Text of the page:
Accessibility links

Breaking News

Ugandan Official Calls Post-Election Protesters ‘Hooligans’

Forum for Democratic Change opposition leader Dr. Kizza Besigye displays pre-marked ballot papers, during a news conference at party headquarters in Kampala Uganda (file photo)

The spokesperson for Uganda’s government describes anti-government protesters demonstrating against alleged rigging by the ruling National Resistance Movement (NRM) in last month’s presidential and parliamentary elections as hooligans and property destroyers.

Kabakumba Labwoni Masiko says the protesters defied the country’s law by refusing to inform the police about the demonstration. Police fired tear gas Wednesday to disperse the protesters after accusing them of attacking people in Kampala's Kisekka market and made eight arrests.

“There are mechanisms to resolve [disputes] for those who are not happy about the [election] in courts of law. And, of course, our constitution allows peaceful demonstration, but the way they organized the [protest], they did not follow the laid down regulations and laws,” said Masiko.

“For somebody to have a demonstration, they must inform police, for the police to provide security for them, to know how many they will be and to check out the route so they don’t disturb the business people or bother people who are going about their own work, which they did not do,” she added.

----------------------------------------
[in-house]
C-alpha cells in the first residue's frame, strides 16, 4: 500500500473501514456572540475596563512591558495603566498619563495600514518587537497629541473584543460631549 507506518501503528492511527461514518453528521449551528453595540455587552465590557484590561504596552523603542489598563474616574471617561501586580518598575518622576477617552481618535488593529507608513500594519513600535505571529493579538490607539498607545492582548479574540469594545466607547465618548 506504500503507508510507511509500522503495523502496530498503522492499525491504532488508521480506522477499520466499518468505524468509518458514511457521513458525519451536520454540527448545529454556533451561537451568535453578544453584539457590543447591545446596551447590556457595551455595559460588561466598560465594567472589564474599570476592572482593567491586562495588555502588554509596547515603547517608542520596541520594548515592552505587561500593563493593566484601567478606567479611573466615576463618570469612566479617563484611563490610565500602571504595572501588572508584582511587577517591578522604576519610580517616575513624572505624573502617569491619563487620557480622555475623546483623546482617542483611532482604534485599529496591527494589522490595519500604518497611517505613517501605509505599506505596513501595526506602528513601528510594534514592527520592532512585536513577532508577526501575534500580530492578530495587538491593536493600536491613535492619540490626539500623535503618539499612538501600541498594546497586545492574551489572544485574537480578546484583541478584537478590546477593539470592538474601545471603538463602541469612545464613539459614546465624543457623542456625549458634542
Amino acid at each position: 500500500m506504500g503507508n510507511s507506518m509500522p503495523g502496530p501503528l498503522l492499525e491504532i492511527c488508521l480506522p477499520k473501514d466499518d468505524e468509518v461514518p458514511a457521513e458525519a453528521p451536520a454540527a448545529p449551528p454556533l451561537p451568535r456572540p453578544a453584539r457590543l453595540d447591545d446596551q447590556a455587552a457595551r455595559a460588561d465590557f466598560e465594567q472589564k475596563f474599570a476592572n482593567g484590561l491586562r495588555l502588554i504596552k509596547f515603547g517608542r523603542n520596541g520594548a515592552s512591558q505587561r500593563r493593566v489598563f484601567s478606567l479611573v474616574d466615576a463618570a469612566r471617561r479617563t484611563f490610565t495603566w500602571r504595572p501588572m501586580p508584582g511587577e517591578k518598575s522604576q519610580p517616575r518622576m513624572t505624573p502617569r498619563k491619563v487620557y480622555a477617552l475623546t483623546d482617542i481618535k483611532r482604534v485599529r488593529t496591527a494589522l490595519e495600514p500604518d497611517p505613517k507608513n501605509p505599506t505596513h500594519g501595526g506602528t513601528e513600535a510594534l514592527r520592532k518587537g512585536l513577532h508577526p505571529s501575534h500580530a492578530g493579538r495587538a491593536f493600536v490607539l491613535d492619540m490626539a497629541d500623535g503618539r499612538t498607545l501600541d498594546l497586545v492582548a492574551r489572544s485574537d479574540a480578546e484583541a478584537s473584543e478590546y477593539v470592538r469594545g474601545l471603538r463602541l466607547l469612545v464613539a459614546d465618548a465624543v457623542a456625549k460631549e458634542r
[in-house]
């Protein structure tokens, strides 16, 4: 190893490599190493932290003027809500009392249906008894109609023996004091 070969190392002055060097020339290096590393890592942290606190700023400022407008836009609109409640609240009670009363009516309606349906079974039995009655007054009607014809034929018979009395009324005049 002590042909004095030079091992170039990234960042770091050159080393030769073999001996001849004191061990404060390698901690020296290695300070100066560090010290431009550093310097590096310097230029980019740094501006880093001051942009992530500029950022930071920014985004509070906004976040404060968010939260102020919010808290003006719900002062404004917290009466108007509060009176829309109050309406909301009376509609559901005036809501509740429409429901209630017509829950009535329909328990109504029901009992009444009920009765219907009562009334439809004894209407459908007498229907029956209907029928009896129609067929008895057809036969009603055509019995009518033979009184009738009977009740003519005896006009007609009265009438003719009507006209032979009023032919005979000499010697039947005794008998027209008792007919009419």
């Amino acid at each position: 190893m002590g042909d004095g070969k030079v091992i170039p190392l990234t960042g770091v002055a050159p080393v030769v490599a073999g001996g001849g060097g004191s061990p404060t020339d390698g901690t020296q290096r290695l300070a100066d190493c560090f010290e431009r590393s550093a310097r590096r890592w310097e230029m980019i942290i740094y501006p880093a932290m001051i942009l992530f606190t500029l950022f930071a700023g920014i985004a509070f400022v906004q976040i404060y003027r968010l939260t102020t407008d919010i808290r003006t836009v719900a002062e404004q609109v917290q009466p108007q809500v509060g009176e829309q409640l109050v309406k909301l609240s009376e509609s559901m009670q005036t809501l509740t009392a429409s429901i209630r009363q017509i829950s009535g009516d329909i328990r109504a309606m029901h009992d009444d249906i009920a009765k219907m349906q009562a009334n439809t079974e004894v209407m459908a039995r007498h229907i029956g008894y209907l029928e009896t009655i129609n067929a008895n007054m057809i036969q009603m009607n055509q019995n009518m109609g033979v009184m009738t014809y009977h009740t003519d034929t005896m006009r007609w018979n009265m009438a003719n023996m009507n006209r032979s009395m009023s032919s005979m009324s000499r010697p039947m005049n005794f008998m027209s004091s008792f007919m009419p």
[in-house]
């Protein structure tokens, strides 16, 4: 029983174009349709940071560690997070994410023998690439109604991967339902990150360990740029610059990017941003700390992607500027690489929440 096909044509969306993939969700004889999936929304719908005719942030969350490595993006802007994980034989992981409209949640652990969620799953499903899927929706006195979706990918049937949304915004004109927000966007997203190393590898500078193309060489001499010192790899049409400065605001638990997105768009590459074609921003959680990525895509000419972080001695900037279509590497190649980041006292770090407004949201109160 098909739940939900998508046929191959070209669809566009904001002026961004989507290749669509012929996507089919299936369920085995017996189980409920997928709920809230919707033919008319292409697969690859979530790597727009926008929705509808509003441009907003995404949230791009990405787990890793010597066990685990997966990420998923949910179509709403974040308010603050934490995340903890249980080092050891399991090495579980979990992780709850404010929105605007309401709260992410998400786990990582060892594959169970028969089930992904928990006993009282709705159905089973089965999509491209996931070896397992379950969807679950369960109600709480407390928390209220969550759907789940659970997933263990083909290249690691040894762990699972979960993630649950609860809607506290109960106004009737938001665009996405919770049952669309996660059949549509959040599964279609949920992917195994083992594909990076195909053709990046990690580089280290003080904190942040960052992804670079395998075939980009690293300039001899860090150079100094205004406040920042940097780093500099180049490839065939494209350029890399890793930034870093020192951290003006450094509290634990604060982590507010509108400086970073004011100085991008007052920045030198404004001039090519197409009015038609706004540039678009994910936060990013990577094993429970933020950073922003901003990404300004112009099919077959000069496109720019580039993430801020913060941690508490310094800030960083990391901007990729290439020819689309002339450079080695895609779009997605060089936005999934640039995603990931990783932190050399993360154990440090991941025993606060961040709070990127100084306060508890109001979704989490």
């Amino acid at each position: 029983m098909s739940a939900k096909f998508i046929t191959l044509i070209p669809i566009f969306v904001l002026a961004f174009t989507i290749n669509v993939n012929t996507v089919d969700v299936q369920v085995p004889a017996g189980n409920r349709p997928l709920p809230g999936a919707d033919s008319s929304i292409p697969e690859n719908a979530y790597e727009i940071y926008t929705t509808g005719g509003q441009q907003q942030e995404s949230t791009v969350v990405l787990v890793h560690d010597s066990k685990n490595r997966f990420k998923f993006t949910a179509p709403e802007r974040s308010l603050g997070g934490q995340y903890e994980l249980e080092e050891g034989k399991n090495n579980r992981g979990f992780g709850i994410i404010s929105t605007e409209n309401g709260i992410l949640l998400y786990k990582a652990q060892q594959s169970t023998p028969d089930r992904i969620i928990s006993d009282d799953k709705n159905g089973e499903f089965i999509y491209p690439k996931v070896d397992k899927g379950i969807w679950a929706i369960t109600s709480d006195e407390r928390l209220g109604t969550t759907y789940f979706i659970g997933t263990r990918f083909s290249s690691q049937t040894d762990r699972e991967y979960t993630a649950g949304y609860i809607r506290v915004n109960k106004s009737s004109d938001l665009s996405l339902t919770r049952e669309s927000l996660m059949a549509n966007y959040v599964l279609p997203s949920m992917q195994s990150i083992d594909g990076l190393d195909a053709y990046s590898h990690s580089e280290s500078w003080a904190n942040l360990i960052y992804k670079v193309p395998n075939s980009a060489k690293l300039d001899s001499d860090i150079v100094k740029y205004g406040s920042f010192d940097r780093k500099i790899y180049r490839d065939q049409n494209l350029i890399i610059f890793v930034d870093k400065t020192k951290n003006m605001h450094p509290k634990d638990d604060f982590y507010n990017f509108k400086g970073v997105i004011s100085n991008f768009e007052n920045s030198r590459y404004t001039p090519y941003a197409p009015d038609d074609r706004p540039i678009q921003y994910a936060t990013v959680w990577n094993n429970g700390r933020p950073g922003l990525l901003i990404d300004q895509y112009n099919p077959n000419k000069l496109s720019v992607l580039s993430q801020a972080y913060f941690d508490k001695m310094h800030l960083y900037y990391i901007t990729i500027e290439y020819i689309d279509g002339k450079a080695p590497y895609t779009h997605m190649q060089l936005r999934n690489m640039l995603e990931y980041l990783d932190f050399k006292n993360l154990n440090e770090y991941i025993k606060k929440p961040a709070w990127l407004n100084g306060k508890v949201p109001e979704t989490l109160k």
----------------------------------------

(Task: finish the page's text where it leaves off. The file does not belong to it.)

Masiko also denies the police fired live ammunition to disperse the protesters.

“That is not true. I know they confronted them with teargas, one or two, because they were becoming rioters. But, that was about it,” she said.

Witnesses say the protest broke up shortly after security forces stepped in. The demonstrators challenged the legitimacy of President Yoweri Museveni's re-election last month. Opposition leaders say the presidential poll was rigged, a charge Museveni has denied.

Masiko says the arrested protesters will be prosecuted for violating Uganda’s laws. She denies accusations that the ruling NRM party used more than $60 million (600 billion shillings) for its campaign during the elections.

“What is their source of those figures? I don’t know how much they know the money our party put in. But, for the sources, one, there were sources that the president used were from the party, then for the security detail, whatever was attached to him, he is allowed by law to use those privileges during the campaign,” said Masiko

Uganda's longtime leader won the presidential poll with 68 percent of the vote. Rival Kizza Besigye came in second place with 26 percent. Uganda's police chief has accused the opposition of trying to incite violence and destabilize the country after a peaceful vote.

Besigye and his four-party coalition have said any government formed by Museveni is illegitimate. With the win, Museveni earned a fourth term in office. He has ruled Uganda since seizing power in 1986.